his loyalty. How that faith
was requited may be inferred from
the fact that, early in 1861, Joseph E. Johnston forswore his allegiance,
deserted his flag, and made war against his country at the head of the Virginia
rebels. General Johnston is second in command in Virginia, with the rank of full
THE WAR IN WESTERN VIRGINIA.
ONE of our artists has
illustrated the following incident of the war in Western Virginia, described in
the letter of a correspondent who writes from mouth of Twenty Mile Creek, August
On the 24th, Companies B and H of
the Ohio 12th Regiment, under command of Major Hines, started up New River, for
Hawk's Nest, which we reached about three o'clock. Hawk's Nest is a rocky cliff,
1000 feet from the water's edge in New River. Here we took supper end cooked one
day's rations, put them into our haversacks, and started up Gauley Mountain. We
had to ascend single file, sometimes crawling and sometimes rolling. About ten
o'clock we reached the Back Bone, or top of Galley Mountain, where we slept
soundly. We got up at four, walked a mile, took breakfast, waited an hour for
the fog to get off, marched four miles and took dinner.
THE NEW HAMPSHIRE SHARP-SHOOTERS.
WE publish on
several illustrations of the NEW HAMPSHIRE COMPANY OF
SHARP-SHOOTERS REGIMENT, including a portrait of Captain Jones. The
Tribune said of this Company:
Thee New Hampshire marksmen are
all men of excellent moral character, more than ordinary intelligence, and of
good social position. Quite one-third are farmers, the remainder being composed
of mechanics and artisans who earn their $2 a day the year round. They are led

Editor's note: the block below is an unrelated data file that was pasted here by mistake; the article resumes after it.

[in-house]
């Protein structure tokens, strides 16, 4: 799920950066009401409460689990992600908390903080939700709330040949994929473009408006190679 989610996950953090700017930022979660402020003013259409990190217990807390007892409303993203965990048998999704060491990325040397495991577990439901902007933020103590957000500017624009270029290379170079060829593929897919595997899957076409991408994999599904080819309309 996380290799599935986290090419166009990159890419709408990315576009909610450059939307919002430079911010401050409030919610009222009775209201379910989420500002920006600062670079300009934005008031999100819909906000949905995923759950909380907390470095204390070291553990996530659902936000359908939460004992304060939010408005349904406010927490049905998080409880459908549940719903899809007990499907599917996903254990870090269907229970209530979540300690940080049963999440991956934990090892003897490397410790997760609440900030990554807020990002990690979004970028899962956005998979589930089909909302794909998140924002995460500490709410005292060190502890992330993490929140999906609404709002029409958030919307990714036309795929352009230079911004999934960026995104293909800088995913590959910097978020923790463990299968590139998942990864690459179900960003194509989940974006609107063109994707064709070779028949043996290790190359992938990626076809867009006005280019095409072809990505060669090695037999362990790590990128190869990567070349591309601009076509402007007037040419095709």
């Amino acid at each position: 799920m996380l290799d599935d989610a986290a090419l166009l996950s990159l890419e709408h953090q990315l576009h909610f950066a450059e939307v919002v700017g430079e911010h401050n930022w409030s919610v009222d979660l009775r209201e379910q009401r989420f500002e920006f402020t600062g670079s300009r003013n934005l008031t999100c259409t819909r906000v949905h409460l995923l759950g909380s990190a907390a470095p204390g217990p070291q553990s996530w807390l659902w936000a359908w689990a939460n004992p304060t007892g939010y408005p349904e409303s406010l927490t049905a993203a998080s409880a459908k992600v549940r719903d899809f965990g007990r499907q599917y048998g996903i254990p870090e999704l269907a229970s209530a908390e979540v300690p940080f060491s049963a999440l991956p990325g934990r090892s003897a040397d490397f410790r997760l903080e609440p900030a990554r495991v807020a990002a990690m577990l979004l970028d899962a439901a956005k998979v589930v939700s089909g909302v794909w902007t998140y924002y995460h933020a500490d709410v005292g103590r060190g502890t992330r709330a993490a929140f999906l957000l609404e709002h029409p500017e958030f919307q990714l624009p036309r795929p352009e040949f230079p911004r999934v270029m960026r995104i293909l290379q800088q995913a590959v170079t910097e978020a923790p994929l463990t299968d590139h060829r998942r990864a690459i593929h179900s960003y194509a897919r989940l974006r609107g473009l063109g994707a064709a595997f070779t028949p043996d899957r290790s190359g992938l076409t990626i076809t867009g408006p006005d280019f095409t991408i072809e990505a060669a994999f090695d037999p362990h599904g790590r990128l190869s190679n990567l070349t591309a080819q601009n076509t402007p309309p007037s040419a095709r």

by Captain A. B. Jones, a stalwart, handsome young man, who was offered the
commission by the Governor on his graduation-day at college, and who sprang with
alacrity from the study of Euclid and Herodotus to that of Hardee end Scott.
He is a wonderful rifle-shot
himself, having made a ten-shot string of seven inches from a rest in a recent
public trial of the men. This almost equals the marvelous exploit of Colonel
Berdan himself at the Weehawken exhibition, and is actually better than the
champion-string made in '48 in Kentucky. Let the Colonel look to his laurels!
The next best shot in the company is one Brown, from Bow, New Hampshire, whose
string measured fifteen inches; but the average of the whole hundred men is
under thirty inches. Captain Jones, in recruiting the New Hampshire Company,
advertised for candidates to come to head-quarters at Concord, bringing with
them satisfactory certificates of good character and habits as their second
qualification for admission. The result was that over 250 applications were
made, nearly all of them by men who could "pass the string test." So that the
100 taken being deducted, there is material for another company of riflemen from
the Old Granite State. New Hampshire has done well in this war in a good many
ways, but she has nothing to be prouder of than the 100 whom she has sent to
operate on the wings of an army under young Captain Jones. If they don't give a
good account of themselves, we shall hereafter have no faith in strong arms,
steady nerves, clear sight, or 40-pound rifles.
THE ASCENT OF GAULEY MOUNTAIN, IN WESTERN VIRGINIA,
BY THE TWELFTH OHIO REGIMENT